Social Contract


I grew up in Eastern Washington State. The town was so small that the high school had 64 students and my class had 14 students. The teachers had to teach multiple subjects but they did a great job. One teacher especially has shaped me. Dorothy Smith.

Dorothy taught English, history, and German. Mostly she challenged us to think.

In the fall and spring Dorothy would ask me to do some work for her, changing storm windows for screens and such. After I was done, she invited me to come to her library. She asked me questions and in doing so taught me to think critically. She never mentioned Socrates, but she embodied his teaching method. One day she encouraged me to read John Locke, Thomas Hobbs, and Jean-Jacques Rousseau. I didn’t understand it all, but it was interesting.

One spring she asked me what I had learned reading them. “They differ from one another, but they all agree on the idea of a social contract.”

A social contract is an agreement within a community of people about how they will govern themselves and the rights and duties of members and the rights and duties of those who, at the moment, govern. Social contracts set out the processes and patterns of how laws and policies are made and changed and how leaders are selected.

This idea was in response to the monarchies of Western Europe, but it was not new. The Ancient Greeks understood social contract. The Iroquois Confederacy, like many agreements between tribes on this continent, had a well developed social contract that encouraged participatory democracy.

A social contract can only exist if the majority of the community are committed to it, strengthen it, abide by it, and work for its betterment.

The social contract in the United States is not perfect. From the beginning this nation denied that certain groups of human beings could be included in this contract. We still have a long way to go.

As we enter a political season, it is on all of us to strengthen and continue to develop our social contract by including all human beings in it. Some are willing to tear apart our imperfect social contract for fear that excluded groups will be fully included. These are people who assume that their well-being is based on having a higher status than others.

But the whole idea of a social contract is that our well-being is enhanced when the needs and rights of all are all honored. We are all a part of each other. We are better together.

What concerns me most is not the folks who wish to tear apart our social contract. What concerns me most are those who in seeing them at work remain on the sidelines.

Ways to support our social contract:

  • Educate Ourselves: Understand the history, laws, and workings of the U.S. government, and be aware of the current events that shape public policy.
  • Vote Responsibly: Research candidates and issues before voting. Encourage others to vote and perhaps participate in or support voter registration drives.
  • Engage in Civic Activities: Attend town hall meetings, participate in community planning, and engage in other civic activities.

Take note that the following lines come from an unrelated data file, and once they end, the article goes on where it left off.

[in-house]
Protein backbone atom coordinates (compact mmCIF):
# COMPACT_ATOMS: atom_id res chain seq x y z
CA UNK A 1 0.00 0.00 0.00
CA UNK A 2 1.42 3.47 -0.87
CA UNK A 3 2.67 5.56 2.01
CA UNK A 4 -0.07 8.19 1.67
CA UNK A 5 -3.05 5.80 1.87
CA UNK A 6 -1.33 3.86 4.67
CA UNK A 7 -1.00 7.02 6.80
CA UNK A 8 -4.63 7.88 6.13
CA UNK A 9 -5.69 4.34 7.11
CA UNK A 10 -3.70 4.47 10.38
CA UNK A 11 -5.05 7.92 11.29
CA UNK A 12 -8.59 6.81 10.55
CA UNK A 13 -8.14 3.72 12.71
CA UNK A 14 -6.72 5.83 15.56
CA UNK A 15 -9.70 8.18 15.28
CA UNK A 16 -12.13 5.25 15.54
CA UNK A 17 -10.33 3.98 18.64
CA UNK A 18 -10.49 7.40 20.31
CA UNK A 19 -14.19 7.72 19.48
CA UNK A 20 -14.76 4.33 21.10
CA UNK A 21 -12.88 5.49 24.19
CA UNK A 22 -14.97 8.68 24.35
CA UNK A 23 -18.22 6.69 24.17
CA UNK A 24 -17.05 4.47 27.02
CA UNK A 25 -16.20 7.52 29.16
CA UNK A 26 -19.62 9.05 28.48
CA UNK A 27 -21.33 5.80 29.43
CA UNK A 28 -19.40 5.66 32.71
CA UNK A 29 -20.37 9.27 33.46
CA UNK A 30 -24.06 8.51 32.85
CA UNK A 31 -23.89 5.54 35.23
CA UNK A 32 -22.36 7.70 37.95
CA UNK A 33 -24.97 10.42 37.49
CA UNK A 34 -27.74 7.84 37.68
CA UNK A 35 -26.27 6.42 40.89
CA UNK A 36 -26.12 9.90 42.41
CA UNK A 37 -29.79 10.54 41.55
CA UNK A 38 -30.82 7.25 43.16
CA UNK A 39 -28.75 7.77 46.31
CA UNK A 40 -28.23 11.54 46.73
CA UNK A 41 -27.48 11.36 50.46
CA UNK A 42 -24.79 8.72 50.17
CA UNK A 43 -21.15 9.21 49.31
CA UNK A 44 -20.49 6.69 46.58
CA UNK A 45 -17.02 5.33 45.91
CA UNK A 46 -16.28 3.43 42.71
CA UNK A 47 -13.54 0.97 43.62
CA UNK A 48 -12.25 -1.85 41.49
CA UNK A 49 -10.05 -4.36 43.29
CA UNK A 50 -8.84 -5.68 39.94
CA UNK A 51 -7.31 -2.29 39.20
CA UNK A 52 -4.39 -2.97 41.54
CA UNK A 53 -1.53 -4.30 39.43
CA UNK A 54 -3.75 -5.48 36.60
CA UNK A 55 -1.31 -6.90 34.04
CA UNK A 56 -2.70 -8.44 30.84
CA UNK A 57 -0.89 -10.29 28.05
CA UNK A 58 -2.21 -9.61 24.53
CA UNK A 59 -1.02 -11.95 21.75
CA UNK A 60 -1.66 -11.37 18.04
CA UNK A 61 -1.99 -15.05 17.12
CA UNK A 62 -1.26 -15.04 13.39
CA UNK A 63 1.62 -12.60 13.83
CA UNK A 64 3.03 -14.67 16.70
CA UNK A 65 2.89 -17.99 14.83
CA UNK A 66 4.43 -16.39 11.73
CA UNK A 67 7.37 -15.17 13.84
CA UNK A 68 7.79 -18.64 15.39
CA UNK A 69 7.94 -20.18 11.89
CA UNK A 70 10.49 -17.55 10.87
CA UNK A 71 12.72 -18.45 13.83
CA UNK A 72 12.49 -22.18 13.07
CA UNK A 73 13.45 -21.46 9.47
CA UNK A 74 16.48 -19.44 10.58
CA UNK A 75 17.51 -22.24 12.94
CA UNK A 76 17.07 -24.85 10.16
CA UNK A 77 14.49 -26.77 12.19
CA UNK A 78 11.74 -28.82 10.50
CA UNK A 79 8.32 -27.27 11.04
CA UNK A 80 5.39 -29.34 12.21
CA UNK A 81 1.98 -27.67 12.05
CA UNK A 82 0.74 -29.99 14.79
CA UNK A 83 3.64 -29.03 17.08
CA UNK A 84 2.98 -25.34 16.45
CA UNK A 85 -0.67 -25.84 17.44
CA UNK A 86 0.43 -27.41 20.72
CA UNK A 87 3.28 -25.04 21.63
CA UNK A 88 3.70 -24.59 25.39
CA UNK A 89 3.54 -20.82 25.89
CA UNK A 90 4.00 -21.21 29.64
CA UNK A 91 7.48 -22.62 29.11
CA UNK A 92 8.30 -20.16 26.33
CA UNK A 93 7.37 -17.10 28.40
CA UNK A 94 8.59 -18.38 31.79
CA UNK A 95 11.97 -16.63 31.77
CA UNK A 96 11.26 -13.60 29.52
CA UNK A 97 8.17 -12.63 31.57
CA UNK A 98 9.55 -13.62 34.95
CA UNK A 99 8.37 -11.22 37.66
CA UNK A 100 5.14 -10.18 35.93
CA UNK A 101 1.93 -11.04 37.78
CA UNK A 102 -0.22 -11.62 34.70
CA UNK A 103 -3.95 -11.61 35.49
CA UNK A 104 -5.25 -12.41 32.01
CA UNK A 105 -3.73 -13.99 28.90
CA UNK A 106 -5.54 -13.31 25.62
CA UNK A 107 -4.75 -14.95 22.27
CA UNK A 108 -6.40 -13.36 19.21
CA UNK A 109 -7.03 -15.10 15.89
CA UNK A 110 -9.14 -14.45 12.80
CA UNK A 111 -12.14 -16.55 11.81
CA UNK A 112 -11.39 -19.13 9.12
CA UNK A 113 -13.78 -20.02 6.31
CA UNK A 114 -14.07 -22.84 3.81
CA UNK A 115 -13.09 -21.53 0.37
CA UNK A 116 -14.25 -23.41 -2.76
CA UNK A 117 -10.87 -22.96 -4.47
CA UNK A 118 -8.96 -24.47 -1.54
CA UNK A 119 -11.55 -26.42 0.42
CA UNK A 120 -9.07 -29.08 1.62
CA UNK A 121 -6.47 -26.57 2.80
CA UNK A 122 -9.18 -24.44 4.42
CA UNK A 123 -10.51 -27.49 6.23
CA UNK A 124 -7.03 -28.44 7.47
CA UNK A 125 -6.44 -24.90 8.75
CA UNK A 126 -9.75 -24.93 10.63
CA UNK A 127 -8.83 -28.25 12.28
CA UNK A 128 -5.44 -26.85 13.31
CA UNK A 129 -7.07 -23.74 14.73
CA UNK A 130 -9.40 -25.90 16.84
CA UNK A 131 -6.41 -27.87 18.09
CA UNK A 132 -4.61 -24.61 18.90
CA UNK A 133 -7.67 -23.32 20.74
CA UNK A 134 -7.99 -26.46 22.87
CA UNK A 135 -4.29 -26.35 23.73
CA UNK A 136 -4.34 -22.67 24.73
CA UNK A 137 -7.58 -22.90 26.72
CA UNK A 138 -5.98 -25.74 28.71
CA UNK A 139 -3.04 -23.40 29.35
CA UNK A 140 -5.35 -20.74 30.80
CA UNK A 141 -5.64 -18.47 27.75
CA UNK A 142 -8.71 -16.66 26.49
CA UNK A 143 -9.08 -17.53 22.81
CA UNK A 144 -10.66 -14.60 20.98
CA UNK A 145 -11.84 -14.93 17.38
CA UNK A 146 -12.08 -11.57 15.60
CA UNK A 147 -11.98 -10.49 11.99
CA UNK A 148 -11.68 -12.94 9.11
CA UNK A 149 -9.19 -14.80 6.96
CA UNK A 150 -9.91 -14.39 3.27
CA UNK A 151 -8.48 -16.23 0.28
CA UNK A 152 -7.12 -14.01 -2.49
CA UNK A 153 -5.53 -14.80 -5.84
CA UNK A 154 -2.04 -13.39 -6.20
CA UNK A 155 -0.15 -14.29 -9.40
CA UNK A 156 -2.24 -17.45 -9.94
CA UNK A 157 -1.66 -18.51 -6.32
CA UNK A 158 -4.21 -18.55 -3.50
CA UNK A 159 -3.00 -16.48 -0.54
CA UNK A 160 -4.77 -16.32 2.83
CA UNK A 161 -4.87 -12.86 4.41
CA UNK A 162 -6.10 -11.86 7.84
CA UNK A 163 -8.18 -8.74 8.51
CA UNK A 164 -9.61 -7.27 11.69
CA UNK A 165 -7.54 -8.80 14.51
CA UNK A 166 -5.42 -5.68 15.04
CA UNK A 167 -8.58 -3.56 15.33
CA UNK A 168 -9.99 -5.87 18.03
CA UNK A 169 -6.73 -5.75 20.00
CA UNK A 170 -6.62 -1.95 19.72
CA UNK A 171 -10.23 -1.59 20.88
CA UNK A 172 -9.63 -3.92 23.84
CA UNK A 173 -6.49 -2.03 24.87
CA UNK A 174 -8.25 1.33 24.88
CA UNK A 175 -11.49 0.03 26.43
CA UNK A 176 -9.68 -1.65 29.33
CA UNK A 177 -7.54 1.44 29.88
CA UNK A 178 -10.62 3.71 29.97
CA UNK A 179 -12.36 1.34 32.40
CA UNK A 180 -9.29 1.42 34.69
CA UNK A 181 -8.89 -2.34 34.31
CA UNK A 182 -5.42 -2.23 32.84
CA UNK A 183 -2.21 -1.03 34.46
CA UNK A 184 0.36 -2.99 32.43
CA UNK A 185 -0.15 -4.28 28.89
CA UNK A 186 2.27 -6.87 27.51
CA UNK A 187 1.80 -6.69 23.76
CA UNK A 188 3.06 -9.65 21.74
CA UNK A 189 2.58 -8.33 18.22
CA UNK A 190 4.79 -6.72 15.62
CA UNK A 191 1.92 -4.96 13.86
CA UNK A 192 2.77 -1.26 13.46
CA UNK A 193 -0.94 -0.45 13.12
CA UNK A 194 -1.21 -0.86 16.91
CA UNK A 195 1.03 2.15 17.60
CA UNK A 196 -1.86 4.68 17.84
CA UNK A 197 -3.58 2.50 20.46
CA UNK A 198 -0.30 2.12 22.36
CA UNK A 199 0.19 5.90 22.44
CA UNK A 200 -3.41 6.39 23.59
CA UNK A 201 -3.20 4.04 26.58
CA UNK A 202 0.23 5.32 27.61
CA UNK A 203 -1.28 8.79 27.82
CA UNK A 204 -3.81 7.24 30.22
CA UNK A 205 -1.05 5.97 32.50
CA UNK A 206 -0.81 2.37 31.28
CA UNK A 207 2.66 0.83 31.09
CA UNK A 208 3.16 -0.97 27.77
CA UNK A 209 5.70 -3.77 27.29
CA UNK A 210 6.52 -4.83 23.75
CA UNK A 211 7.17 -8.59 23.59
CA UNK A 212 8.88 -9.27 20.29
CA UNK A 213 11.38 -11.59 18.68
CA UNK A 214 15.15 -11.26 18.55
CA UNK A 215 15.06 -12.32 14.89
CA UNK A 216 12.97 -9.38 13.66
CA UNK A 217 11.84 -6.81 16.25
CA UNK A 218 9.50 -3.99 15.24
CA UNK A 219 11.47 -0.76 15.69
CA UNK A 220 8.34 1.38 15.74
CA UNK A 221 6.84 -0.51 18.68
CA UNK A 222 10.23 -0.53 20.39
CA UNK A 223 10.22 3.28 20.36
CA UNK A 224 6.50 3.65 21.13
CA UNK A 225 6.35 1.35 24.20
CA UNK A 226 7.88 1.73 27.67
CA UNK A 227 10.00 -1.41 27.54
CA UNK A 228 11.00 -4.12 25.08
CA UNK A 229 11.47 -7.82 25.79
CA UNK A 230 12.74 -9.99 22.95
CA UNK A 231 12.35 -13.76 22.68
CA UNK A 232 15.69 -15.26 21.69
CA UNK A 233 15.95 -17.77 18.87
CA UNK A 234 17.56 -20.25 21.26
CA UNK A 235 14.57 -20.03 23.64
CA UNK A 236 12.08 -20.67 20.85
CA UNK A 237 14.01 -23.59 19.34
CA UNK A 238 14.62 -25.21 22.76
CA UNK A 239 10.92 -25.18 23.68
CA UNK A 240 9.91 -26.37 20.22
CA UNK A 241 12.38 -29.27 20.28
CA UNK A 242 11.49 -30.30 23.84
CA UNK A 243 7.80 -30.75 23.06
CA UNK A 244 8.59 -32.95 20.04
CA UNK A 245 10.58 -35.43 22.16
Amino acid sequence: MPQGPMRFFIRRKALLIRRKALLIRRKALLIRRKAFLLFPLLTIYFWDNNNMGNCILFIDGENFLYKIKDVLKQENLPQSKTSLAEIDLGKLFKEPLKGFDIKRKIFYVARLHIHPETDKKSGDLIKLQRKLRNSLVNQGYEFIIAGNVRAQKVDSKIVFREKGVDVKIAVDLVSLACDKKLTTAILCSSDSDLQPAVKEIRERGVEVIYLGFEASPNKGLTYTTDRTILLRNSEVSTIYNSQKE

• Promote Tolerance and Understanding: Encourage dialogue, respect differences, and try to understand the perspectives of others, especially when they differ from your own.
  • Promote Sustainable Practices: Support policies and practices that protect the environment and ensure the well-being of future generations.
  • Support Economic Opportunities: Advocate for policies that promote job creation, affordable housing, and equal opportunity for all.
  • Volunteer: Engage in community service or support nonprofits that help those in need.
  • Support a Free and Responsible Media: Consume news from reliable sources, support journalism, and think critically about the information you receive.
  • Engage with Representatives: Contact your elected officials about issues that matter to you and hold them accountable.
  • Encourage Transparency: Support policies and practices that ensure transparency in government and business.
  • Promote Education: Advocate for a robust and inclusive education system that prepares all citizens to participate in society effectively.
  • Support the Arts and Culture: Engage with and support local arts and cultural events and institutions. They play a pivotal role in building a cohesive society.
  • Respect Individual Rights: Uphold and protect the rights of others, even if you disagree with their beliefs or lifestyles.
  • Engage in Respectful Discourse: Foster environments where open and respectful discussions can take place. Avoid name-calling and strive for understanding.
  • Commit to Lifelong Learning: Continue to educate yourself on various topics and issues, and encourage others to do the same.

In honor of Dorothy, I want to offer another: Asking good questions and nurturing our young people to grow and develop. I understand now that Dorothy didn’t just invite me over to change out her screens for storm windows. She invited me to invest in me.

It is time to reinvest in one another that we might form a more perfect union, not just of states, but of people.

Photo: Item 130338, Fleets and Facilities Department Imagebank Collection (Record Series 0207-01), Seattle Municipal Archives.

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